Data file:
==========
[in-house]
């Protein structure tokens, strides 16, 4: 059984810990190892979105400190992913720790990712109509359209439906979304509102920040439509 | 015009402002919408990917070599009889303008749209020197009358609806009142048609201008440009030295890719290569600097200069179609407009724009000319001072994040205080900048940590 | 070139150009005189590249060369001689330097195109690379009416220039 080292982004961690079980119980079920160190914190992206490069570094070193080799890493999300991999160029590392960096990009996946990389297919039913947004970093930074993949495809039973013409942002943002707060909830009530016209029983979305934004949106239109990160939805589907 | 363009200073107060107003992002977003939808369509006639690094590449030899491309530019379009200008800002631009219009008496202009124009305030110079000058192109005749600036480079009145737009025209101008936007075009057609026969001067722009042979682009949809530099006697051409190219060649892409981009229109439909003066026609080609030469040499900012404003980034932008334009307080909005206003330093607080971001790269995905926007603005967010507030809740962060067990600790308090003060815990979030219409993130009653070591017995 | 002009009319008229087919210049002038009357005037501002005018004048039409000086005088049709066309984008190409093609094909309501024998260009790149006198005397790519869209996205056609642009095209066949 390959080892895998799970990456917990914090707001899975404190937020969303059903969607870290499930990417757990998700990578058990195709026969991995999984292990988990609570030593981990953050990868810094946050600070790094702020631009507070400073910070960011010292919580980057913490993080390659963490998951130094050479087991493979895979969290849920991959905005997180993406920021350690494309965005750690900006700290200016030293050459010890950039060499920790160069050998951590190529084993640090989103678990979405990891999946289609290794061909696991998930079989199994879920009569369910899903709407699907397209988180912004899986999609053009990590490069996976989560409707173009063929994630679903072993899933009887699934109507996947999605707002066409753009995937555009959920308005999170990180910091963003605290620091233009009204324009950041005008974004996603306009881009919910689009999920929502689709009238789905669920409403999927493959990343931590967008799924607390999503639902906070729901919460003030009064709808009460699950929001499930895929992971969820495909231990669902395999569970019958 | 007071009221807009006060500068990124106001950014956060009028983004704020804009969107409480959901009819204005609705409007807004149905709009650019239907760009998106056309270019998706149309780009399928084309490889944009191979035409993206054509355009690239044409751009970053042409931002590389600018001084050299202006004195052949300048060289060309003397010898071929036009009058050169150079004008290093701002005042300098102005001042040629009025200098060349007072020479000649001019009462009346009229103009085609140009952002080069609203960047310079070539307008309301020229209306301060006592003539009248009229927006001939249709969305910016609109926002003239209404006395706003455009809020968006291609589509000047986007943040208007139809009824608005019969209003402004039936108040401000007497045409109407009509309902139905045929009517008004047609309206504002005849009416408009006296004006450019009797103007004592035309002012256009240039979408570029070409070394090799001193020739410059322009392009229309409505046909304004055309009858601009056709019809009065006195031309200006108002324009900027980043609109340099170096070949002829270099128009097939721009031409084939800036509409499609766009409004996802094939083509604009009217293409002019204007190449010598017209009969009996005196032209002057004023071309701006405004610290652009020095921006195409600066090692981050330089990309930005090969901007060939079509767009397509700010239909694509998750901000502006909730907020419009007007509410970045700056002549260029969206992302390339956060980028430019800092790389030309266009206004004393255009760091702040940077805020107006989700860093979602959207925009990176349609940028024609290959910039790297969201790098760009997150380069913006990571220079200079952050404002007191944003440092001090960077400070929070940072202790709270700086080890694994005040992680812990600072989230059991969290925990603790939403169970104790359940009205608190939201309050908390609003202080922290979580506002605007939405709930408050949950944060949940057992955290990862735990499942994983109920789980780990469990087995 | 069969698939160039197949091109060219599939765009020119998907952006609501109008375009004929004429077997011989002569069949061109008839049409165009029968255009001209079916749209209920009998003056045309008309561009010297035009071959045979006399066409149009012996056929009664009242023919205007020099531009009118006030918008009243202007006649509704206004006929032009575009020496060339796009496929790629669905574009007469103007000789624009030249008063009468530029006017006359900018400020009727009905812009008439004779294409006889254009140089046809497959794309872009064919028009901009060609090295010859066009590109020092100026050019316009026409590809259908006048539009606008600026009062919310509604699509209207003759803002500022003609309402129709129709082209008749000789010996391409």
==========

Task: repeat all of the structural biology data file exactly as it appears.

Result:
[in-house]
């Protein structure tokens, strides 16, 4: 059984810990190892979105400190992913720790990712109509359209439906979304509102920040439509 | 015009402002919408990917070599009889303008749209020197009358609806009142048609201008440009030295890719290569600097200069179609407009724009000319001072994040205080900048940590 | 070139150009005189590249060369001689330097195109690379009416220039 080292982004961690079980119980079920160190914190992206490069570094070193080799890493999300991999160029590392960096990009996946990389297919039913947004970093930074993949495809039973013409942002943002707060909830009530016209029983979305934004949106239109990160939805589907 | 363009200073107060107003992002977003939808369509006639690094590449030899491309530019379009200008800002631009219009008496202009124009305030110079000058192109005749600036480079009145737009025209101008936007075009057609026969001067722009042979682009949809530099006697051409190219060649892409981009229109439909003066026609080609030469040499900012404003980034932008334009307080909005206003330093607080971001790269995905926007603005967010507030809740962060067990600790308090003060815990979030219409993130009653070591017995 | 002009009319008229087919210049002038009357005037501002005018004048039409000086005088049709066309984008190409093609094909309501024998260009790149006198005397790519869209996205056609642009095209066949 390959080892895998799970990456917990914090707001899975404190937020969303059903969607870290499930990417757990998700990578058990195709026969991995999984292990988990609570030593981990953050990868810094946050600070790094702020631009507070400073910070960011010292919580980057913490993080390659963490998951130094050479087991493979895979969290849920991959905005997180993406920021350690494309965005750690900006700290200016030293050459010890950039060499920790160069050998951590190529084993640090989103678990979405990891999946289609290794061909696991998930079989199994879920009569369910899903709407699907397209988180912004899986999609053009990590490069996976989560409707173009063929994630679903072993899933009887699934109507996947999605707002066409753009995937555009959920308005999170990180910091963003605290620091233009009204324009950041005008974004996603306009881009919910689009999920929502689709009238789905669920409403999927493959990343931590967008799924607390999503639902906070729901919460003030009064709808009460699950929001499930895929992971969820495909231990669902395999569970019958 | 007071009221807009006060500068990124106001950014956060009028983004704020804009969107409480959901009819204005609705409007807004149905709009650019239907760009998106056309270019998706149309780009399928084309490889944009191979035409993206054509355009690239044409751009970053042409931002590389600018001084050299202006004195052949300048060289060309003397010898071929036009009058050169150079004008290093701002005042300098102005001042040629009025200098060349007072020479000649001019009462009346009229103009085609140009952002080069609203960047310079070539307008309301020229209306301060006592003539009248009229927006001939249709969305910016609109926002003239209404006395706003455009809020968006291609589509000047986007943040208007139809009824608005019969209003402004039936108040401000007497045409109407009509309902139905045929009517008004047609309206504002005849009416408009006296004006450019009797103007004592035309002012256009240039979408570029070409070394090799001193020739410059322009392009229309409505046909304004055309009858601009056709019809009065006195031309200006108002324009900027980043609109340099170096070949002829270099128009097939721009031409084939800036509409499609766009409004996802094939083509604009009217293409002019204007190449010598017209009969009996005196032209002057004023071309701006405004610290652009020095921006195409600066090692981050330089990309930005090969901007060939079509767009397509700010239909694509998750901000502006909730907020419009007007509410970045700056002549260029969206992302390339956060980028430019800092790389030309266009206004004393255009760091702040940077805020107006989700860093979602959207925009990176349609940028024609290959910039790297969201790098760009997150380069913006990571220079200079952050404002007191944003440092001090960077400070929070940072202790709270700086080890694994005040992680812990600072989230059991969290925990603790939403169970104790359940009205608190939201309050908390609003202080922290979580506002605007939405709930408050949950944060949940057992955290990862735990499942994983109920789980780990469990087995 | 069969698939160039197949091109060219599939765009020119998907952006609501109008375009004929004429077997011989002569069949061109008839049409165009029968255009001209079916749209209920009998003056045309008309561009010297035009071959045979006399066409149009012996056929009664009242023919205007020099531009009118006030918008009243202007006649509704206004006929032009575009020496060339796009496929790629669905574009007469103007000789624009030249008063009468530029006017006359900018400020009727009905812009008439004779294409006889254009140089046809497959794309872009064919028009901009060609090295010859066009590109020092100026050019316009026409590809259908006048539009606008600026009062919310509604699509209207003759803002500022003609309402129709129709082209008749000789010996391409």